Deciding upon a producer requires a difficult leap of faith. More important than the sound and success of the producer’s past projects is the way he or she communicates. The producer should be respectful, honest, and share your musical vision for the potential project. Hang out with the producer and remember that, if involved in a lengthy recording project, you will undoubtedly spend difficult time together. Does the producer treat you like the artist, or does he act like he’s the artist? Does the producer plan to change your music drastically or does he just want to capture what you normally present? To be safe, plan to first record one song together to audition the producer’s method. Every producer has a unique way of working and you want to be sure that it complements your music and style.



In most cases, if a producer likes your music enough to want to work with you, they will be willing to work “on spec.” Spec work is common in the record industry; although most producers will require an up-front fee, under a “speculation” contract the producer exchanges his or her services for a percentage of possible future profits generated by the artist’s music. The details and complexity of these “Production Agreements” can vary wildly, and can often be quite similar to the recording contracts offered by major record labels. Samples of spec agreements can be found in many recording industry text books, including This Business Of Music, by M. William Krasilovsky and Sidney Shemel, and Sound Advice, The Musician’s Guide To The Record Industry, by Wayne Wadhams.

Creative control is another form of payment necessary to give a producer working on spec. Although control is the most sensitive of all issues in the record making process, artists should expect to be somewhat flexible when it concerns the opinions of a producer essentially working for free. Creative control, and deciding who has the final say in any matter, should be discussed in advance of any work done. Creative control should be considered a commodity, and the non-established artist should understand that some control will have to be relinquished in exchange for outside production help.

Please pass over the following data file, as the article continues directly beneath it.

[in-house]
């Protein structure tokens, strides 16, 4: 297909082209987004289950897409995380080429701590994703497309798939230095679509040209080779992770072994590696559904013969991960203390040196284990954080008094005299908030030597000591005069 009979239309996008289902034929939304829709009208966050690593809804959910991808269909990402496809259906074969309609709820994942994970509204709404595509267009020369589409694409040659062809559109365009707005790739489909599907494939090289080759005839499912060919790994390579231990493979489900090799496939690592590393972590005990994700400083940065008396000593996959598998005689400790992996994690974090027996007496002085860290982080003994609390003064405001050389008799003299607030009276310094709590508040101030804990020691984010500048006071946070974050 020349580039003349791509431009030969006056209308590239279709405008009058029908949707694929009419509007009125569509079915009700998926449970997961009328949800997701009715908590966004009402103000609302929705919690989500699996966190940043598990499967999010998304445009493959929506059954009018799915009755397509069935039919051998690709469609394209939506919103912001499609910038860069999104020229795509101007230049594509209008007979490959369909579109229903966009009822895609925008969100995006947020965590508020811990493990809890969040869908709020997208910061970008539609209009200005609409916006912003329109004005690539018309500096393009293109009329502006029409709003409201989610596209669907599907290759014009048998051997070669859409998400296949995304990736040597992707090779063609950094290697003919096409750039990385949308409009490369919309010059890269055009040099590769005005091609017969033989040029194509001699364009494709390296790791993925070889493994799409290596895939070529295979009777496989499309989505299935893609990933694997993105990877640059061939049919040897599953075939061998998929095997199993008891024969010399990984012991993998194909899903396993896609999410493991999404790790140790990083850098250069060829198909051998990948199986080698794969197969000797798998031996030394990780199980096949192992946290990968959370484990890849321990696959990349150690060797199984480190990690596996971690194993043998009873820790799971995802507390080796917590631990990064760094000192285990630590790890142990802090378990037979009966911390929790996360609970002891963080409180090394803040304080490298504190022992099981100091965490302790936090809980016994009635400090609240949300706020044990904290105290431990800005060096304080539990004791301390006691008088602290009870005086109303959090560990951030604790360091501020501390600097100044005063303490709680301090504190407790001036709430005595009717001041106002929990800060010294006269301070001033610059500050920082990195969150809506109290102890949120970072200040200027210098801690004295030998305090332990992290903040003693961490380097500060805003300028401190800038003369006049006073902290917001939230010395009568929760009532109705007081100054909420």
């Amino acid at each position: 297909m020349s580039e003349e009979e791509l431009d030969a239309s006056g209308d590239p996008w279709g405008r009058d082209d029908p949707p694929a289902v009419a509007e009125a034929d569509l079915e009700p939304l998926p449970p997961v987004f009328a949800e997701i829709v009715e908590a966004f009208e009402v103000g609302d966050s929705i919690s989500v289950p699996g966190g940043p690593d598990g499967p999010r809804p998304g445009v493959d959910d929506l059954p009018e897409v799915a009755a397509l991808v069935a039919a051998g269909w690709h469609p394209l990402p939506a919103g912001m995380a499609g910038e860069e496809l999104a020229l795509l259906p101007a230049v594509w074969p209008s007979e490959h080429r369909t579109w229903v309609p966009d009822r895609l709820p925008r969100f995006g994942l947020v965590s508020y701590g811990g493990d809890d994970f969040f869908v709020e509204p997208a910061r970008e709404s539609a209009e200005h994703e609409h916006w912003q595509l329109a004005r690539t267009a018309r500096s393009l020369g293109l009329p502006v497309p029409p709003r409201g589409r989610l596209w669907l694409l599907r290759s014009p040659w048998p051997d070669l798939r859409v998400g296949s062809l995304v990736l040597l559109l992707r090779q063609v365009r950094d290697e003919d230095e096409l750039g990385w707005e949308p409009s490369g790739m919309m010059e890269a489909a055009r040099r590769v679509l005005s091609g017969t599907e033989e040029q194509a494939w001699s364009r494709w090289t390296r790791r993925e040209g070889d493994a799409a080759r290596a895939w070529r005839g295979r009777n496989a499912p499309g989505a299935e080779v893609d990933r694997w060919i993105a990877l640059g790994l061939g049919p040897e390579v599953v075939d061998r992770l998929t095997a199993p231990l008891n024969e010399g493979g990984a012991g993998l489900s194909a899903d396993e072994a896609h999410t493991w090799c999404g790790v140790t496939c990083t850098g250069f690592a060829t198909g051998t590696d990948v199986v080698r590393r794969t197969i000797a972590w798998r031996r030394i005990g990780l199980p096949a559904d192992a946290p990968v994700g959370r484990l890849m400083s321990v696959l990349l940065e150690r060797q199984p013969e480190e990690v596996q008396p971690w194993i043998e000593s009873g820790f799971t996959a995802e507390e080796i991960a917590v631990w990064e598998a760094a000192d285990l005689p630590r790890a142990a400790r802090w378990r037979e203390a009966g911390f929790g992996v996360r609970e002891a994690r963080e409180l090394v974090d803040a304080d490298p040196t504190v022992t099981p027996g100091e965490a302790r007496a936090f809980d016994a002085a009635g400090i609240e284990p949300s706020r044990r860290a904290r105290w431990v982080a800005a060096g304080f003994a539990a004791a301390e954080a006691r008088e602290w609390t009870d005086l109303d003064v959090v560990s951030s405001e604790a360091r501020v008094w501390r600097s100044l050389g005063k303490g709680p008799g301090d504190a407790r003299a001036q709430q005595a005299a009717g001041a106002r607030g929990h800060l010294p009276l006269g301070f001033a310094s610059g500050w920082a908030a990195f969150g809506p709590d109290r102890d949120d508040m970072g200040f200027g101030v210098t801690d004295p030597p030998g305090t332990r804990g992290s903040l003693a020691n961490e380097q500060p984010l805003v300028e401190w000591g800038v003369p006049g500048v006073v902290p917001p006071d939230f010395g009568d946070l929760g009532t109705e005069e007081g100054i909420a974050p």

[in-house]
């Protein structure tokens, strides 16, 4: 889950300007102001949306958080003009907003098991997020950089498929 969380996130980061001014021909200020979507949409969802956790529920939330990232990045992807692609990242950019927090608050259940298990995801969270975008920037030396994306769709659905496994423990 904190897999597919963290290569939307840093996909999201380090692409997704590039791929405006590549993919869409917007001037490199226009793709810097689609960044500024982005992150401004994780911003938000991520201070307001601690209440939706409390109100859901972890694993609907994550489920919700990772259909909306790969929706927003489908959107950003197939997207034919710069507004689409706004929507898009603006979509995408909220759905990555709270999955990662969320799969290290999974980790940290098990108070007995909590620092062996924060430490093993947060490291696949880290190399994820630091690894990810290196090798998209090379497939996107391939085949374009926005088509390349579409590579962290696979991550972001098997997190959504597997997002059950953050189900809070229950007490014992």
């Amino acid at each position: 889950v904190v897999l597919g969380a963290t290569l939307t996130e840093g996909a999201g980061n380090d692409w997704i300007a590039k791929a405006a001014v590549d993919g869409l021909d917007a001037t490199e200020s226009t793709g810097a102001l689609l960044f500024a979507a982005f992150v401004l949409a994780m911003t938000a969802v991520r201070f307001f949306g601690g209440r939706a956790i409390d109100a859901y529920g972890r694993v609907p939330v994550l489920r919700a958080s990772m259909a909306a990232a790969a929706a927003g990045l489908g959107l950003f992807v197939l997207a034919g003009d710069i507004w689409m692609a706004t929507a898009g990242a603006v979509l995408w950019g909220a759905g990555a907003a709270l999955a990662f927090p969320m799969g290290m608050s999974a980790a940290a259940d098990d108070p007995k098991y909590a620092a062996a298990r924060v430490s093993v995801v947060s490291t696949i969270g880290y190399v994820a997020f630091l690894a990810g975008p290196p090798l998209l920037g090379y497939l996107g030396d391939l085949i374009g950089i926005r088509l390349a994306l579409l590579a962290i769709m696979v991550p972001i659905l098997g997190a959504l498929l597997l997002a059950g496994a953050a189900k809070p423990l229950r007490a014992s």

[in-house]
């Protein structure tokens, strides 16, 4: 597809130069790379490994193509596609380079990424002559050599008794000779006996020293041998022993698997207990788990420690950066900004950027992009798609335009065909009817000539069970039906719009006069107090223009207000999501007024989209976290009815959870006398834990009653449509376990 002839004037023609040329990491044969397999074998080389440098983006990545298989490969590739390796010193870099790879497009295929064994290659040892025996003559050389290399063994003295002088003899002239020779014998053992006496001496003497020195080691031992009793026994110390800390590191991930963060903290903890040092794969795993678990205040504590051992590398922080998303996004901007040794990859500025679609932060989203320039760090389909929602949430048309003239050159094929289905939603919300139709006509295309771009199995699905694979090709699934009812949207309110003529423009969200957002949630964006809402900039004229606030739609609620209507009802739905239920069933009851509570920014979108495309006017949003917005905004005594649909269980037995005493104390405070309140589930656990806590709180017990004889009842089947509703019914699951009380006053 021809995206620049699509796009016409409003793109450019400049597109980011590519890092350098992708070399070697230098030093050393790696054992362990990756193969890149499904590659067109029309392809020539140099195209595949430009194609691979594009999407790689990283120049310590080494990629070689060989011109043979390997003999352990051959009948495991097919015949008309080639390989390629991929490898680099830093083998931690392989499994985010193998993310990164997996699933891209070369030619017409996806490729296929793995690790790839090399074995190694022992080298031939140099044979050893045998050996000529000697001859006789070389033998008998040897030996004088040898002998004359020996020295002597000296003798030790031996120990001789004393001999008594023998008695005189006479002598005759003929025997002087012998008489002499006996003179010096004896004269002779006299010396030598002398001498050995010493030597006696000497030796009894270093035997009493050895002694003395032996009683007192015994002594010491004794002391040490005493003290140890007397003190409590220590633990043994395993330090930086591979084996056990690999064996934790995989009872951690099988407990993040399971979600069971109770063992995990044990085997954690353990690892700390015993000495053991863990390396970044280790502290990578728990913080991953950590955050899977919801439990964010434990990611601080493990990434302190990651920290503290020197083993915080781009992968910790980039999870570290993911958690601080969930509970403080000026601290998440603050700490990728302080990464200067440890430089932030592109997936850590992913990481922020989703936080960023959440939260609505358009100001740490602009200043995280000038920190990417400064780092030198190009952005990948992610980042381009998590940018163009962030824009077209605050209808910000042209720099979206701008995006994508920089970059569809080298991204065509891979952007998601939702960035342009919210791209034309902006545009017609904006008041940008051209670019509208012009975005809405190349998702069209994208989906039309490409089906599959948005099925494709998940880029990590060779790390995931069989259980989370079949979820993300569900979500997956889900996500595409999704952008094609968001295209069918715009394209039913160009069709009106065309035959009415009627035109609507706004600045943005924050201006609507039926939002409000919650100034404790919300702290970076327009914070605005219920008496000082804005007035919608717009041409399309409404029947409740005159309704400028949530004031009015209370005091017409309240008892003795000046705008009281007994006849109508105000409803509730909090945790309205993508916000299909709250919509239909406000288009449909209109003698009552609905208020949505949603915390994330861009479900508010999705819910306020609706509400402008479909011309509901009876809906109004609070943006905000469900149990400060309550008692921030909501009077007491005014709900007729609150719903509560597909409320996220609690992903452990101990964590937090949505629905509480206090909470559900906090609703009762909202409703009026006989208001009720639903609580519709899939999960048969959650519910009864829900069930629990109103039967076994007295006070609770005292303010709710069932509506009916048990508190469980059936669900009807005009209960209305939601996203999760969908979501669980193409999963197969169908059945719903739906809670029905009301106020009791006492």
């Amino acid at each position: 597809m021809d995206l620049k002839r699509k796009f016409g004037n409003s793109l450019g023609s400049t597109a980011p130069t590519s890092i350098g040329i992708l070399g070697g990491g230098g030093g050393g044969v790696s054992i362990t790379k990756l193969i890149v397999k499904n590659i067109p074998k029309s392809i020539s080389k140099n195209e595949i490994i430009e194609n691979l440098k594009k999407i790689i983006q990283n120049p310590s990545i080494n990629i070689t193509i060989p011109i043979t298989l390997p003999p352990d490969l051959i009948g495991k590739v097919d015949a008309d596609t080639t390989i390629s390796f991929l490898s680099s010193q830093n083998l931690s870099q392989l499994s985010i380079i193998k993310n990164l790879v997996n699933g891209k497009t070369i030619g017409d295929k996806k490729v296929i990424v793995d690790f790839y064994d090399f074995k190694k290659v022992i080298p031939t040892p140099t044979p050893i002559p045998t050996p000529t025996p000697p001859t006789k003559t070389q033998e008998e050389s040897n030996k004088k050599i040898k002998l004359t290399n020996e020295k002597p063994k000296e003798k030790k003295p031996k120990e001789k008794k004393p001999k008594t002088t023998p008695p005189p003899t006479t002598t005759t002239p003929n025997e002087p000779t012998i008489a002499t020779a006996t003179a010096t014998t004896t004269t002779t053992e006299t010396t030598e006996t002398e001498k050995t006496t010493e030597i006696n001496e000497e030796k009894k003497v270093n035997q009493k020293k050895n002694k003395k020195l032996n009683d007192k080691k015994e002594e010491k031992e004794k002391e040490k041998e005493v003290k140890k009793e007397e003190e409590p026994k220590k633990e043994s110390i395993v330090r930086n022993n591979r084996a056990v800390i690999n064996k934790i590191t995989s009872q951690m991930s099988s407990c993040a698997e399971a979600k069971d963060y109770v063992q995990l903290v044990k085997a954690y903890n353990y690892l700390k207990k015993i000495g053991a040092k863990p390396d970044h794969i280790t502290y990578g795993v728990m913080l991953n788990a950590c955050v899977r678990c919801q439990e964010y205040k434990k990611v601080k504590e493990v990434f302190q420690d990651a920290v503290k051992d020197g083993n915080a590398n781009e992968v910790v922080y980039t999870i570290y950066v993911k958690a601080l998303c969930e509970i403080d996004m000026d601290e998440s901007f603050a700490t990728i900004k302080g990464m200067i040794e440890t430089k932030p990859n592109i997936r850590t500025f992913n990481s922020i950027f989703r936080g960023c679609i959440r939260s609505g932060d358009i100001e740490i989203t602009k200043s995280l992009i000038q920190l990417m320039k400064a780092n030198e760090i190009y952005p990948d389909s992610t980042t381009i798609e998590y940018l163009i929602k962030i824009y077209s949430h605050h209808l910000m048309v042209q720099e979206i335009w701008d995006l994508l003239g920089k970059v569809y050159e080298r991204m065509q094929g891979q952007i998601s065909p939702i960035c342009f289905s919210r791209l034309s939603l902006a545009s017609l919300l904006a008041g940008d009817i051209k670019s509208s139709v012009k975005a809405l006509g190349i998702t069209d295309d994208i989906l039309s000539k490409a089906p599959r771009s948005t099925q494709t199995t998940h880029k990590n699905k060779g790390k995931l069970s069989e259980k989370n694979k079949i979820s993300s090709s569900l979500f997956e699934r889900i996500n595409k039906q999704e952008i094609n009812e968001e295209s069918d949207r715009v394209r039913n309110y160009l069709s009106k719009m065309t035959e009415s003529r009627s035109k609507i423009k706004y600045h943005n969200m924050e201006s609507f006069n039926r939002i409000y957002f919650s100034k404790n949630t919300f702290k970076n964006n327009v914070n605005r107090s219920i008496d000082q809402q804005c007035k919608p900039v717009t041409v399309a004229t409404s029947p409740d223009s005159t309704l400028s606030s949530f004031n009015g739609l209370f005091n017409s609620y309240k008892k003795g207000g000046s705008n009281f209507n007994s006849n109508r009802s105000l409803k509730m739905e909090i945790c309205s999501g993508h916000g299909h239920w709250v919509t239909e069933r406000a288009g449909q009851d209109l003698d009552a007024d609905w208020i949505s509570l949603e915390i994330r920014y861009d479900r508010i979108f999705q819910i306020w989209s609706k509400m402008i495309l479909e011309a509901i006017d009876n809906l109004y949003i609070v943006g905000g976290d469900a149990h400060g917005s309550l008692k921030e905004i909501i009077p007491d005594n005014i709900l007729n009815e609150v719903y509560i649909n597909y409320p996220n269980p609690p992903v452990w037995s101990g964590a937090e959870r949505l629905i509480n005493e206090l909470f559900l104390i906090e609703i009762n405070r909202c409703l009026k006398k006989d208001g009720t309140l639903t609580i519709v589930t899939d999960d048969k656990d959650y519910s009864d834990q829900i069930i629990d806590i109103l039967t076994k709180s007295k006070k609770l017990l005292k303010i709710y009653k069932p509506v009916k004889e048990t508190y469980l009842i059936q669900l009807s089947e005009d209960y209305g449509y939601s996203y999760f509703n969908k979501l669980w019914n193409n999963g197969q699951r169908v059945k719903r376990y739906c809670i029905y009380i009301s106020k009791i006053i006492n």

To the unknown artist working at home in a cocoon, the thought of finding, impressing, and compensating an outside producer probably seems more difficult than recording the project themselves. Please remember that any outside assistance, even if not from a “producer,” can help you maintain objectivity while balancing the roles of artist, engineer, and producer. Fundamentally, an artist needs to be free to create, and there are times when only an outsider’s assistance can make this possible. Selectively using friends, bandmates, other musicians, and professional engineers can help you, the artist, focus on performance and other musical decisions.


Lonely techniques

If you work entirely alone, there are several techniques available to maintain balance and objectivity. First, start by setting honest and realistic goals for the project. Are you planning to make a commercial record, a demo, or are you recording for yourself, family, and friends only? If your intention is to produce a commercial work, acquire and constantly listen to professionally produced records in the same genre. This reference will repeatedly educate you to the required sound quality and musical norms of the style. Remember, these pro albums are your competition!